The upbeat prediction of Boeing chief salesman Scott Carson at the Paris Air Show in mid-June of a healthy number of orders for its 747 and 767 lines is coming to pass. The announcement of an order from UPS for eight 747-400 freighters follows on from a six -400 freighter order from Guggenheim Aviation Partners in July and has lifted the firm-order backlog for the 747 to 36. Every new order takes the manufacturer closer to bridging the production gap between the end of 747-400 output and the start of the 747 Advanced. Boeing hopes to get sufficient orders to launch the longer and more efficient version of the venerable 747 in September and enter production in 2008.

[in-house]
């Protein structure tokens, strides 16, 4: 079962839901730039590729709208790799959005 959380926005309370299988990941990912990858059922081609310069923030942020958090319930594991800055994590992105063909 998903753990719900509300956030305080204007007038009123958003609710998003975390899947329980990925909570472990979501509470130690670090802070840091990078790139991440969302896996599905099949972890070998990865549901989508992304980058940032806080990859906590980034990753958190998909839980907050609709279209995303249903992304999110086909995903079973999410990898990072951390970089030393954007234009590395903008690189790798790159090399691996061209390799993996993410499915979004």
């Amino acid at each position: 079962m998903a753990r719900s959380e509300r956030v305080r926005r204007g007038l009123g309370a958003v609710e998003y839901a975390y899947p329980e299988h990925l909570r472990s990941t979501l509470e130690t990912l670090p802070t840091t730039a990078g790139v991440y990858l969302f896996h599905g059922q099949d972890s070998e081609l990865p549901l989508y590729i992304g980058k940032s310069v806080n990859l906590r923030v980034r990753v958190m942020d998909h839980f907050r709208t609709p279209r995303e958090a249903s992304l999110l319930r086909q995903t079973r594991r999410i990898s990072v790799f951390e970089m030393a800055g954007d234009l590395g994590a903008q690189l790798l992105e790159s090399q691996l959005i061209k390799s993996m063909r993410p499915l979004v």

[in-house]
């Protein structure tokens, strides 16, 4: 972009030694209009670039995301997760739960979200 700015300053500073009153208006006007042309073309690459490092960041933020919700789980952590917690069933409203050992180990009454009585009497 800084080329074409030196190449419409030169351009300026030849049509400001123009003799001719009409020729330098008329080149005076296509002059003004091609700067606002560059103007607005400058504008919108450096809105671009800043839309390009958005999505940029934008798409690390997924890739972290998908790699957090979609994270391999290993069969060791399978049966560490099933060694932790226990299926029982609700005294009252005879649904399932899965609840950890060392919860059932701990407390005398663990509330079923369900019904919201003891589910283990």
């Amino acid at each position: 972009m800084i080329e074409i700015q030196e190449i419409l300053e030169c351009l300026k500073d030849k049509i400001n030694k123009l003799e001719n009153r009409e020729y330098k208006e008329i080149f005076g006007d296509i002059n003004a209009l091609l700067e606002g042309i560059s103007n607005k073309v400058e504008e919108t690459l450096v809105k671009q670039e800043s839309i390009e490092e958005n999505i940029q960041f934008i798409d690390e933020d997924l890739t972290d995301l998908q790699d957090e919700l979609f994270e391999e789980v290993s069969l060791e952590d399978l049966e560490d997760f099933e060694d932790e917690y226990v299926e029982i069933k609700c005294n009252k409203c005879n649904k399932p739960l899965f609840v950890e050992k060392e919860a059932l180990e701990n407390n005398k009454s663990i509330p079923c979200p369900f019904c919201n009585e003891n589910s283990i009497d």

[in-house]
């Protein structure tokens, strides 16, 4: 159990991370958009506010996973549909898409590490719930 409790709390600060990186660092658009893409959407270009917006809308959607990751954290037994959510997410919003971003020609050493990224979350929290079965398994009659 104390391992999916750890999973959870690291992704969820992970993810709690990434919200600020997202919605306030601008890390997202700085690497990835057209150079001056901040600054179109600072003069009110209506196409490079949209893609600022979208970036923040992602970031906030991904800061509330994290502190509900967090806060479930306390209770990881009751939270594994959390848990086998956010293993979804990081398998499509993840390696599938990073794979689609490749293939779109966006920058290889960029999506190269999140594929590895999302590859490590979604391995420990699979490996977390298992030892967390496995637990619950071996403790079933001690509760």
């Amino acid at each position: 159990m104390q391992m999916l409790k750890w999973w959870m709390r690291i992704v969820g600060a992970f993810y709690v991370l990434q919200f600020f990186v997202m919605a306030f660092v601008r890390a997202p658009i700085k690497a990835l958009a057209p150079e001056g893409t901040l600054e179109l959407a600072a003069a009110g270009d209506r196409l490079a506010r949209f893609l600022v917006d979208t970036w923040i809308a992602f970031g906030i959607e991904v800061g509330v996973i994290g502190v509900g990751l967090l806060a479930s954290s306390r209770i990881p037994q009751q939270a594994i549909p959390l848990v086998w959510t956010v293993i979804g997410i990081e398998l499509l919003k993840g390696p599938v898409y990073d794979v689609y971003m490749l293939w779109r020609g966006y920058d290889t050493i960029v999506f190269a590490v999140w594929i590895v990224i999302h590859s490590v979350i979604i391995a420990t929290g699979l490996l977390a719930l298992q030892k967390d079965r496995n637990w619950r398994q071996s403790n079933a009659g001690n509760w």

The 767, until recently under threat of extinction, has also been granted a reprieve, with Japan Airlines, Shanghai Airlines, All Nippon Airlines and LAN Airlines all placing orders for a grand total of 17 767s in recent weeks. Boeing says any decision on closing the 767 production line will now be delayed. This is a boost for the aircraft, which until recently was struggling to attract new orders because many customers were opting for the 787 instead.